The Isle of Wight Museum turns 40

Published 8:30 pm Tuesday, November 29, 2016

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Forty years passes so fast. It’s a bit hard to believe it was that long ago when a group of local history lovers opened the Isle of Wight Museum in what has been known historically as the gambling house, located next door to the Smithfield Inn.

And yet it was 1976 — not coincidentally, the nation’s 200th anniversary.

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Many of the people most responsible for founding the museum are no longer among us. They include the museum’s primary early donor, Gurley A. Barlow Jr,. and William (Billy) Yeoman. Both men’s artifact collections have done much to make the museum one of Virginia’s finest local exhibits.

The museum quickly outgrew its gambling house home and fell heir to the former Bank of Smithfield after that institution completed construction of a new home that was actually in the works when the museum initially opened.

Barlow was a collector of rural artifacts for which he had an insatiable appetite. What individually often seemed to be small, even innocuous items in his collection, when taken as a whole, formed a virtual inventory of an early 20th century country store, complete with shelving and counters. Added to those items was the post office box and window system that had been the Carrollton Post Office for decades.

The country store exhibit remains the museum’s heart and soul, and stepping into it is like taking a journey back 60 or 70 years in rural Isle of Wight and Surry counties.

But there is much more to the museum than that exhibit, vital though it is. Today, it houses some very impressive archaeological finds from colonial and pre-colonial times, as well as a Civil War exhibit that, viewed objectively, shows that the nation’s great rending was deeply questioned, even here in Smithfield.

Now through the end of the year, the museum staff is celebrating the 40th anniversary with what it calls 40 objects that collectively tell important stories about Isle of Wight’s history. They begin with a fossilized whale vertebra, a stone face found near the Blackwater River that remains a mystery to archaeologists but was almost certainly pre-colonial.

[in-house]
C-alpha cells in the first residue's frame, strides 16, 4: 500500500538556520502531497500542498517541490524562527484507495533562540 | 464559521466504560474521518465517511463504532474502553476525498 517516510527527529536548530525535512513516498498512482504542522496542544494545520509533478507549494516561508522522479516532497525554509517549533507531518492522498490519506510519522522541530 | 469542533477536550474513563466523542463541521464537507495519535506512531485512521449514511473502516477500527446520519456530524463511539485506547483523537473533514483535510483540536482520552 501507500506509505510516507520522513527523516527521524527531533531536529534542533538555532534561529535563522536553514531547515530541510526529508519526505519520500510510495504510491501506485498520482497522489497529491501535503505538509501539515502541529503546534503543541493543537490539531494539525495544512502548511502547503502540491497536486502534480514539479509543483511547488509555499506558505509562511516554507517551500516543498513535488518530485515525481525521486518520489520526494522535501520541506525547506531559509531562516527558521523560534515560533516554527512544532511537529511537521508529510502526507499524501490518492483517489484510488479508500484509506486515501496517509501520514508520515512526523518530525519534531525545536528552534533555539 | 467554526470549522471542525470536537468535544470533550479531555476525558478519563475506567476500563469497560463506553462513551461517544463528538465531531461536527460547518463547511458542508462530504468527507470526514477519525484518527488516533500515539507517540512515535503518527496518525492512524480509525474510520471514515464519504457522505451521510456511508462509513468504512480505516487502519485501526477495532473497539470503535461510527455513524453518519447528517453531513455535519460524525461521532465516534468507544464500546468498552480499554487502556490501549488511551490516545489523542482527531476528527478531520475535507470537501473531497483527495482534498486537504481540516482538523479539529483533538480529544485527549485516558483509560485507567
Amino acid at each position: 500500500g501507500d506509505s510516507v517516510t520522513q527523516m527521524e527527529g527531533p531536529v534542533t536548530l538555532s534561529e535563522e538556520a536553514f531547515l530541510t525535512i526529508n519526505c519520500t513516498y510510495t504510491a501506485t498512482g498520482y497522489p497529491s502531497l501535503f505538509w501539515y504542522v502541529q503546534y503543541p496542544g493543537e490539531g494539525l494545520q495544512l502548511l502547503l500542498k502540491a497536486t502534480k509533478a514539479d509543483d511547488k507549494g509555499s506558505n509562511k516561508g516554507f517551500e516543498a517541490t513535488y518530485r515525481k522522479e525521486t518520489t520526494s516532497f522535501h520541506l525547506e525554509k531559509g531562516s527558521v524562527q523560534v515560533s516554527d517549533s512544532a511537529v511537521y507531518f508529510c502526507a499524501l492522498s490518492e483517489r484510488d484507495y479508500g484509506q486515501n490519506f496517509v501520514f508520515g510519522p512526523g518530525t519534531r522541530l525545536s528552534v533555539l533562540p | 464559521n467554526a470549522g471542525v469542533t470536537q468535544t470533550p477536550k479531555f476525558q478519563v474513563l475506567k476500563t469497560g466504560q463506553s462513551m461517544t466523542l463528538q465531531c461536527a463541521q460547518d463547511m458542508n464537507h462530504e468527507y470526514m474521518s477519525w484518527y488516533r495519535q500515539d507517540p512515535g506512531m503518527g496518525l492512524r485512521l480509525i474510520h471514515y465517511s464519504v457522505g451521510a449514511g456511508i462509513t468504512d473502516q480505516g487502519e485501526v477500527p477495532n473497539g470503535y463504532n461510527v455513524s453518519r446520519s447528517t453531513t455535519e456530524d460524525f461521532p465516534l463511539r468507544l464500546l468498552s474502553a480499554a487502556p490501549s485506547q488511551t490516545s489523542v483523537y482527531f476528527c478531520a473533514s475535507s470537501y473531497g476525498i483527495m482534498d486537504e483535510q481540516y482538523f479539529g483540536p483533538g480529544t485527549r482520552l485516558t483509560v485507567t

One of the longest-running mysteries in the county’s history is a 17th century figure known only as the Lawne’s Creek Potter. This craftsman, whose name will likely never be known, produced pottery used for every day living and sold it throughout the region. Shards found at various sites along the James and York River confirm that. Recently, a Lawne’s Neck residential lot owner found what is now firmly believed to be a part of the Potter’s working site, and the “40 objects” exhibits contains a fragmented pot attributed to him.

Several of the objects are associated with the county’s maritime history, which is surprisingly rich. The artifacts singled out include an olive oil jar that probably came to Virginia aboard a British ship during colonial times, as well as a Mallory Todd sales receipt. Todd is credited with founding the Smithfield Ham business by shipping hams as part of his successful shipping business.

The effective end of the maritime connection came when the James River Bridge was opened in the last 1920s. There are photographs from that period but also a pair of scissors used to open the bridge to free traffic in 1976, when tolls were taken off the span.

The artifacts also pay tribute to the county’s rich black history. Archaeological artifacts that collectively make one of the objects come from a site near Rushmere believed to have been the original free black community inhabited by former slaves freed by Timothy Tynes in 1802.

On a more somber note, two of the objects in the display are keys — and both of them for former jails. One unlocked — and locked — the brick jail on Wharf Hill that at one time serves Smithfield. The other did the same for the Isle of Wight County jail.

Collectively, the 40 objects are well worth a visit to the museum this fall. The museum does charge admission these days, as it should, but it’s $2, the price of a Coke or a cup of coffee in most restaurants these days. And it’s worth every dime.